When someone wrongs you, how do you deal with that? Wherever two or more are gathered there will be a dispute before too long, and how disputes are handled is one of the main differences between people of faith and the pagans.
There are two common ways that are harmful to everyone involved. The first is to gossip about the matter. To speak far and wide with people who can do absolutely nothing to resolve the situation, all the time assassinating the character of the person involved. This poisons you and everyone you involve.
The other is avoidance. Avoid the person, avoid the topic, pretend it didn’t happen or that is doesn’t matter.
Avoidance is defined in this sense as “the practice or an instance of keeping away from particular situations, environments, individuals, or things because of either (a) the anticipated negative consequence of such an encounter or (b) anxious or painful feelings associated with them.”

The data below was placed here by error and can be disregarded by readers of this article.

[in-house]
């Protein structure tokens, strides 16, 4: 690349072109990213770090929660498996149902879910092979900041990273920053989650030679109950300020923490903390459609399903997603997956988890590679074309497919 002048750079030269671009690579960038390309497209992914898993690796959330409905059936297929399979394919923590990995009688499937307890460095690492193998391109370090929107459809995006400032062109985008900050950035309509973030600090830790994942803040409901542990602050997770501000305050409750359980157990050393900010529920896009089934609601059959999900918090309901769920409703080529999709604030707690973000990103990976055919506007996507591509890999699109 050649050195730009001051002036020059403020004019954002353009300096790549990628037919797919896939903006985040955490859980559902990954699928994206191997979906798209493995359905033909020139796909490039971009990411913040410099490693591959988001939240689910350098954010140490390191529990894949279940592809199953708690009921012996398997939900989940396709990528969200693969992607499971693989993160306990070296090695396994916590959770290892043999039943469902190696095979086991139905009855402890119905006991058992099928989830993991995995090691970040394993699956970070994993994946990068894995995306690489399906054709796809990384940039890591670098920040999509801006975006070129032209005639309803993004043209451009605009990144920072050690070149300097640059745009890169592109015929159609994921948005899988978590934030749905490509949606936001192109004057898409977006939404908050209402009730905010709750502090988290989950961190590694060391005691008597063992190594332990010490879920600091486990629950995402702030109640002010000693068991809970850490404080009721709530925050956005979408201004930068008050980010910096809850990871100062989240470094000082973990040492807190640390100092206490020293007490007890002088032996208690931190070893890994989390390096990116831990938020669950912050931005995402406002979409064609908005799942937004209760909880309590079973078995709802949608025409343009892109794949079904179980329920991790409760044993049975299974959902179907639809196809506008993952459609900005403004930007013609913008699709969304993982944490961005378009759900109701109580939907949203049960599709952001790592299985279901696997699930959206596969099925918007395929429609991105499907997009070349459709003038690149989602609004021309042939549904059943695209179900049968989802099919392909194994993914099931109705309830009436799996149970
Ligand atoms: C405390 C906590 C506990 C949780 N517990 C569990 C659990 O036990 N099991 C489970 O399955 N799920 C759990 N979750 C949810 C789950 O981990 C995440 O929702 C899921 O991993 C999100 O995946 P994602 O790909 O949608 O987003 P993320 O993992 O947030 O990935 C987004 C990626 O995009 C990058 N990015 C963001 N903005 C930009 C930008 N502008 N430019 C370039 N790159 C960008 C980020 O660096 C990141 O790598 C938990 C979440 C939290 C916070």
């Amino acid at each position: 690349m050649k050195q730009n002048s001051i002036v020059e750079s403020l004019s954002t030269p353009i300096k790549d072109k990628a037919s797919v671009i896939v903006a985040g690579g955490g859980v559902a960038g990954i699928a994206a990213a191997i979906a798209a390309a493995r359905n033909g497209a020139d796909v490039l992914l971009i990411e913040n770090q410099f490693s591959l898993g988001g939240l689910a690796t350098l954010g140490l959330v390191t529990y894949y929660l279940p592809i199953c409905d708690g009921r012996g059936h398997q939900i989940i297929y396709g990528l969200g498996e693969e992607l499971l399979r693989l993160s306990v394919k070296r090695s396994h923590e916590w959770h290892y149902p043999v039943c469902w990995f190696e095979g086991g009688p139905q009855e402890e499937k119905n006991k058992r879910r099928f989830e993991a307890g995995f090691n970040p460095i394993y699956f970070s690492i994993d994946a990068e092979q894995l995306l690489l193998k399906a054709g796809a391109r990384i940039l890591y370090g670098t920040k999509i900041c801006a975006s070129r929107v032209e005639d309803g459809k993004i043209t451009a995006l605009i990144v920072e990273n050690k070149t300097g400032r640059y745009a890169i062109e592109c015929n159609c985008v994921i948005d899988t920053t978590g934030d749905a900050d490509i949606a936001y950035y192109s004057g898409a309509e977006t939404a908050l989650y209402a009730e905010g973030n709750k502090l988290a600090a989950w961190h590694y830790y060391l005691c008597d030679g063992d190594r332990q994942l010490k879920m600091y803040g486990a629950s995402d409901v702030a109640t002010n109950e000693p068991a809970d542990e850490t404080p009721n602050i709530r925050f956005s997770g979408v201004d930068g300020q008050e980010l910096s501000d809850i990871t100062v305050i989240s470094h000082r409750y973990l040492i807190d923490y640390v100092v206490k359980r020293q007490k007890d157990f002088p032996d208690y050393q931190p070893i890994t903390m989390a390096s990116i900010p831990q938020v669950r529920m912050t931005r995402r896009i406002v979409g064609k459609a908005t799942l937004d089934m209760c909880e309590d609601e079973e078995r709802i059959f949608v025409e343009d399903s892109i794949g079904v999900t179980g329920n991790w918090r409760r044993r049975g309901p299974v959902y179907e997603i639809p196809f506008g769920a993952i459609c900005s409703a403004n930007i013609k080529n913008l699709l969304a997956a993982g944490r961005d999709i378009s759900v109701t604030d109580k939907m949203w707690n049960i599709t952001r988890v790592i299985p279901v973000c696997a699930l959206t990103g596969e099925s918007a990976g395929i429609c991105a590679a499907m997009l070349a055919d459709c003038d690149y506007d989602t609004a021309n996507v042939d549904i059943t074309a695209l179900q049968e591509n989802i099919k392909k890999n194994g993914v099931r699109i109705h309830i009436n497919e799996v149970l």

We engage avoidance as a coping strategy, but it almost always leads to increasing stress and anxiety, and has a way of spreading into other areas of our lives. We are speaking of avoidance in the case of a dispute when someone has wronged you, but the same avoidance can easily manifest as procrastination, daydreaming and ruminating, and passive aggression.
This avoidance results in our hearts growing bitter and resentful. Jesus proposes a different path in today’s difficult teaching.
“If your brother or sister sins, go and point out their fault, just between the two of you.”
It is from Matthew’s Gospel, chapter 18, verse 15.
There is the mark of genius and simplicity, as well as the mark of justice and goodness, in what Jesus is proposing here. The Gospel challenges us to face life head on, not to skirt the truth, not to avoid challenges.
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